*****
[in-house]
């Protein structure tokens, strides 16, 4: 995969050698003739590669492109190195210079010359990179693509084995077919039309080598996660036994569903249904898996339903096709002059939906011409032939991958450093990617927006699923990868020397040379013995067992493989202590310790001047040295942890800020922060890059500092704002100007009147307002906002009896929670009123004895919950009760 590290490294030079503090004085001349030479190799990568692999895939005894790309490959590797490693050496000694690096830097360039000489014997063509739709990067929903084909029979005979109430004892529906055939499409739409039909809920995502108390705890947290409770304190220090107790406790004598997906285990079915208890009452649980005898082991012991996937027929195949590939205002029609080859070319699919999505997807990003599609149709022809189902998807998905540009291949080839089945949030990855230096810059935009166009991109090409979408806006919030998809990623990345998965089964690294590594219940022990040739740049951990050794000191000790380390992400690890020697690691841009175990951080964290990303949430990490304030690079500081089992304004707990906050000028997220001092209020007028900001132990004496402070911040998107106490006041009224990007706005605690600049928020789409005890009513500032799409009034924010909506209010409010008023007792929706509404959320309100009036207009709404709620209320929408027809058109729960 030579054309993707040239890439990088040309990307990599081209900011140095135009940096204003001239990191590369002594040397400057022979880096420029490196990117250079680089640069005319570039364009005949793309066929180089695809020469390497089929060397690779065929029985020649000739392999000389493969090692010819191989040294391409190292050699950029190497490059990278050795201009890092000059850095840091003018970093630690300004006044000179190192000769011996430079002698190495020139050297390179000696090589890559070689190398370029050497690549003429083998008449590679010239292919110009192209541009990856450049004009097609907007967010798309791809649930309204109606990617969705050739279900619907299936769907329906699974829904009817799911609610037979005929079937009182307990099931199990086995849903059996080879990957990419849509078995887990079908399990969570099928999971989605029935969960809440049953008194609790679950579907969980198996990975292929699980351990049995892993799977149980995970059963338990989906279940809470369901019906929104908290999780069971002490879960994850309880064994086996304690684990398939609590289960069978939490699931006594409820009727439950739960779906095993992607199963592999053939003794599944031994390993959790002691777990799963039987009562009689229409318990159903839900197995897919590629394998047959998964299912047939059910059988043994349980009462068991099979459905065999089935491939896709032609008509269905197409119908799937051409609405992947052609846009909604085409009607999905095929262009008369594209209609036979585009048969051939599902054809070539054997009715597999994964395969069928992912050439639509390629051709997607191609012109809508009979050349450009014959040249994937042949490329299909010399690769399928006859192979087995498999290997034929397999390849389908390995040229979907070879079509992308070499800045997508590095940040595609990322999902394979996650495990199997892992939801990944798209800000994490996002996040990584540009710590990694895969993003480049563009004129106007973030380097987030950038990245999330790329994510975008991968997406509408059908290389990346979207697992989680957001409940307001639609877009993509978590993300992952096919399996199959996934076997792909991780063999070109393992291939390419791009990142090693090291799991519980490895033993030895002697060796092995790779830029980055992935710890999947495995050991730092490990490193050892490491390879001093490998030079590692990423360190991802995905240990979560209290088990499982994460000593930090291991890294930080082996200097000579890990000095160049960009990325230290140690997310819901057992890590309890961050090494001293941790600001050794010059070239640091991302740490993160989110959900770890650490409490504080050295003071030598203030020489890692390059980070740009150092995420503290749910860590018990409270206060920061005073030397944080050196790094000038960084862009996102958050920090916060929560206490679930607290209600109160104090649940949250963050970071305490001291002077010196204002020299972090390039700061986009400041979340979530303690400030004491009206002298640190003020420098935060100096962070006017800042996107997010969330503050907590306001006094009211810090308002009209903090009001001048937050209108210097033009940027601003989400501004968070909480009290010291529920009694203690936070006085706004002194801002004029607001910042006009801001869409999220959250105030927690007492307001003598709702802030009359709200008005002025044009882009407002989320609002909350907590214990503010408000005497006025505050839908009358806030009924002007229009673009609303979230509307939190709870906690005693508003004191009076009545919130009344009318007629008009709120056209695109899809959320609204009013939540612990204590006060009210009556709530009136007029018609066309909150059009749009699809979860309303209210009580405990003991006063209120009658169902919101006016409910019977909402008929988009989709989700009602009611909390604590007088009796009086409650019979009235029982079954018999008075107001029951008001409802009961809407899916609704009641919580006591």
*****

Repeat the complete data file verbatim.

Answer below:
[in-house]
């Protein structure tokens, strides 16, 4: 995969050698003739590669492109190195210079010359990179693509084995077919039309080598996660036994569903249904898996339903096709002059939906011409032939991958450093990617927006699923990868020397040379013995067992493989202590310790001047040295942890800020922060890059500092704002100007009147307002906002009896929670009123004895919950009760 590290490294030079503090004085001349030479190799990568692999895939005894790309490959590797490693050496000694690096830097360039000489014997063509739709990067929903084909029979005979109430004892529906055939499409739409039909809920995502108390705890947290409770304190220090107790406790004598997906285990079915208890009452649980005898082991012991996937027929195949590939205002029609080859070319699919999505997807990003599609149709022809189902998807998905540009291949080839089945949030990855230096810059935009166009991109090409979408806006919030998809990623990345998965089964690294590594219940022990040739740049951990050794000191000790380390992400690890020697690691841009175990951080964290990303949430990490304030690079500081089992304004707990906050000028997220001092209020007028900001132990004496402070911040998107106490006041009224990007706005605690600049928020789409005890009513500032799409009034924010909506209010409010008023007792929706509404959320309100009036207009709404709620209320929408027809058109729960 030579054309993707040239890439990088040309990307990599081209900011140095135009940096204003001239990191590369002594040397400057022979880096420029490196990117250079680089640069005319570039364009005949793309066929180089695809020469390497089929060397690779065929029985020649000739392999000389493969090692010819191989040294391409190292050699950029190497490059990278050795201009890092000059850095840091003018970093630690300004006044000179190192000769011996430079002698190495020139050297390179000696090589890559070689190398370029050497690549003429083998008449590679010239292919110009192209541009990856450049004009097609907007967010798309791809649930309204109606990617969705050739279900619907299936769907329906699974829904009817799911609610037979005929079937009182307990099931199990086995849903059996080879990957990419849509078995887990079908399990969570099928999971989605029935969960809440049953008194609790679950579907969980198996990975292929699980351990049995892993799977149980995970059963338990989906279940809470369901019906929104908290999780069971002490879960994850309880064994086996304690684990398939609590289960069978939490699931006594409820009727439950739960779906095993992607199963592999053939003794599944031994390993959790002691777990799963039987009562009689229409318990159903839900197995897919590629394998047959998964299912047939059910059988043994349980009462068991099979459905065999089935491939896709032609008509269905197409119908799937051409609405992947052609846009909604085409009607999905095929262009008369594209209609036979585009048969051939599902054809070539054997009715597999994964395969069928992912050439639509390629051709997607191609012109809508009979050349450009014959040249994937042949490329299909010399690769399928006859192979087995498999290997034929397999390849389908390995040229979907070879079509992308070499800045997508590095940040595609990322999902394979996650495990199997892992939801990944798209800000994490996002996040990584540009710590990694895969993003480049563009004129106007973030380097987030950038990245999330790329994510975008991968997406509408059908290389990346979207697992989680957001409940307001639609877009993509978590993300992952096919399996199959996934076997792909991780063999070109393992291939390419791009990142090693090291799991519980490895033993030895002697060796092995790779830029980055992935710890999947495995050991730092490990490193050892490491390879001093490998030079590692990423360190991802995905240990979560209290088990499982994460000593930090291991890294930080082996200097000579890990000095160049960009990325230290140690997310819901057992890590309890961050090494001293941790600001050794010059070239640091991302740490993160989110959900770890650490409490504080050295003071030598203030020489890692390059980070740009150092995420503290749910860590018990409270206060920061005073030397944080050196790094000038960084862009996102958050920090916060929560206490679930607290209600109160104090649940949250963050970071305490001291002077010196204002020299972090390039700061986009400041979340979530303690400030004491009206002298640190003020420098935060100096962070006017800042996107997010969330503050907590306001006094009211810090308002009209903090009001001048937050209108210097033009940027601003989400501004968070909480009290010291529920009694203690936070006085706004002194801002004029607001910042006009801001869409999220959250105030927690007492307001003598709702802030009359709200008005002025044009882009407002989320609002909350907590214990503010408000005497006025505050839908009358806030009924002007229009673009609303979230509307939190709870906690005693508003004191009076009545919130009344009318007629008009709120056209695109899809959320609204009013939540612990204590006060009210009556709530009136007029018609066309909150059009749009699809979860309303209210009580405990003991006063209120009658169902919101006016409910019977909402008929988009989709989700009602009611909390604590007088009796009086409650019979009235029982079954018999008075107001029951008001409802009961809407899916609704009641919580006591």